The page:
The lucrative tax incentive can often be complex for many business owners. Ensure you don’t fall foul of these potential issues.
R&D tax credits have been helping UK businesses thrive in the research and development arena since 2000. Many businesses, large and small, have been granted tax relief by the UK government in order to fund their research, allowing the UK business community to continue to excel.
The intricacies of the R&D tax credits claim form, however, has left some businesses scratching their head. Minefields within the legislation mean that mistakes are often made unwittingly to otherwise perfect claims.
These pitfalls can be related to problems surrounding the long-term goals of the business, rather than the here-and-now of research and development, and can often throw up issues when linked to business operations or structural changes.
Here, we map out the most common issues to nip in the bud before putting in a claim, to ensure you get the most out of your R&D tax credit claim. Here are the most common mistakes we see:
Acquire, be acquired, or merge with another company during the claim
This is one we often see from growing SMEs, especially in sectors where change is fast-paced. Government regulations state that an SME involved in the R&D claim take account of companies connected through common ownership. Essentially, buying, or being bought, by another company may mean that the company in question is no longer an SME, failing to qualify for the SME part of the R&D fund. This stands true even if the company who has recently become involved in the SME simply purchases a significant shareholding.
In addition to this, when a company outgrows the status of SME naturally and becomes a large company, there is what the Government call “year of grace”. This means that the changes will not affect your company’s status until the conditions are met for two consecutive years. If, in that period, the company has met the threshold to hold the status of a large company, it will retain that status.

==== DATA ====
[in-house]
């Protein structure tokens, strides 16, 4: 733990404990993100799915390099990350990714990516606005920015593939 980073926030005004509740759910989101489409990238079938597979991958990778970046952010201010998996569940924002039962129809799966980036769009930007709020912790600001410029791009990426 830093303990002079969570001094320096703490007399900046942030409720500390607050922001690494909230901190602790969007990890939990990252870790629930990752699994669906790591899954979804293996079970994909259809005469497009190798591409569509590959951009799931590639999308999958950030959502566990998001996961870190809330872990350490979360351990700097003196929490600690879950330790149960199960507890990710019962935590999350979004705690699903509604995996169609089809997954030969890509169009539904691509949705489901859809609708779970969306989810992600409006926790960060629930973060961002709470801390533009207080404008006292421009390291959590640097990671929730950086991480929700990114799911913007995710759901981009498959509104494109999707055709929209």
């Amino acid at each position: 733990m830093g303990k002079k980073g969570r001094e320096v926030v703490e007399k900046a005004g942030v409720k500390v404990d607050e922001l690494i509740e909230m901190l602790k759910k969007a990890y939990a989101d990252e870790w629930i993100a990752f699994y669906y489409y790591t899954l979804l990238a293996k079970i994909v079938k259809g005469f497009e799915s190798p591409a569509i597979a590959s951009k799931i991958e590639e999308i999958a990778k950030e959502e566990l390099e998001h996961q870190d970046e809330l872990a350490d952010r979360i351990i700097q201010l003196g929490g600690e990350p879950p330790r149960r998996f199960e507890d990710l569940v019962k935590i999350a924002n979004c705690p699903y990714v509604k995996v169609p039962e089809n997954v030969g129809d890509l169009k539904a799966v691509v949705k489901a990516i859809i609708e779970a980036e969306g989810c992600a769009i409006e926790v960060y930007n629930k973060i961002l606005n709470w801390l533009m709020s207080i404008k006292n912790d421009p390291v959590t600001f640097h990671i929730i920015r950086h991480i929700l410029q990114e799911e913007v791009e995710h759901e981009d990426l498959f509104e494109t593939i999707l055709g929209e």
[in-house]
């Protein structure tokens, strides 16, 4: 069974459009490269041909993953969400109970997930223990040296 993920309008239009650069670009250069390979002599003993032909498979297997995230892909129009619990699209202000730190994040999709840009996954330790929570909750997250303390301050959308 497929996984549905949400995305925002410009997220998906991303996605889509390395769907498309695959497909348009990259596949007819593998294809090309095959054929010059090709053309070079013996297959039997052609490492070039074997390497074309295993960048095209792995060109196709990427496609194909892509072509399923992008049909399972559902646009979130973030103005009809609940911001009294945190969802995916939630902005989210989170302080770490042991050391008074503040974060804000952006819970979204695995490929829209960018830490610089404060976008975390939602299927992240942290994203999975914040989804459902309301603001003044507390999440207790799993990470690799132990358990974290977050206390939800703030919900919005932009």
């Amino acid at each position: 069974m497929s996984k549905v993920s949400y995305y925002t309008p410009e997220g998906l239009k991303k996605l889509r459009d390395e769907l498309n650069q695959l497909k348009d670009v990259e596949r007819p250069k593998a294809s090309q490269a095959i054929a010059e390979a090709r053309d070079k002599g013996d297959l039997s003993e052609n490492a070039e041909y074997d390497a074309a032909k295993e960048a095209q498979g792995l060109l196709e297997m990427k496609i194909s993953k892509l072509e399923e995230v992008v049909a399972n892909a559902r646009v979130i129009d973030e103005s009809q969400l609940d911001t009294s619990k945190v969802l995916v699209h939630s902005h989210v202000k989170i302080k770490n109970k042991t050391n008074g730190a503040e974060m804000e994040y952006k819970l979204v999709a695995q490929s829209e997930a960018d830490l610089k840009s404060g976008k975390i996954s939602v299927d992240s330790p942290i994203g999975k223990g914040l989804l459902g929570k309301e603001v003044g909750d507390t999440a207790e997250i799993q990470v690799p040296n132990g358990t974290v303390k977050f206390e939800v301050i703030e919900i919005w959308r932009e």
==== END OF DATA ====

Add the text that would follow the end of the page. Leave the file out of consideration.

However, when a company acquires or is acquired and becomes large enough to be in the large company category, the “year of grace” leniency does not apply. This means that the company is considered to be a large company immediately, and for the entire year in which the purchase takes place, limiting the benefit available.
It is also worth nothing that, for R&D tax credit purposes, to be classed as an SME you must have fewer than 500 staff, and either:
- A turnover of no more than €100 million; or
- Gross assets of no more than €86 million.
Anything above this threshold means your company becomes a large company, and cannot apply for the SME fund. Large companies will then have to apply to use the RDEC fund, which is a little less lucrative:
- The SME R&D tax credit scheme is worth up to 33p for every pound spent on qualifying expenditure.
- RDEC, the research and development expenditure credit, is worth 10p for every pound spent on qualifying expenditure.
Move beyond SME status naturally
In much the same vein, we see companies naturally grow out of being an SME. Businesses are always evolving, and generally speaking, growth is positive. If the changes are natural in the company’s lifecycle, the “year of grace” does apply, giving you some time to think about how the change of status will affect any claims you may have.
Along with the lowering of generosity from 33p to 10p of every pound spent on qualifying expenditure, it is also worth nothing that R&D tax claims become a little more restricted in relation to subcontracted costs when a company becomes classed as large.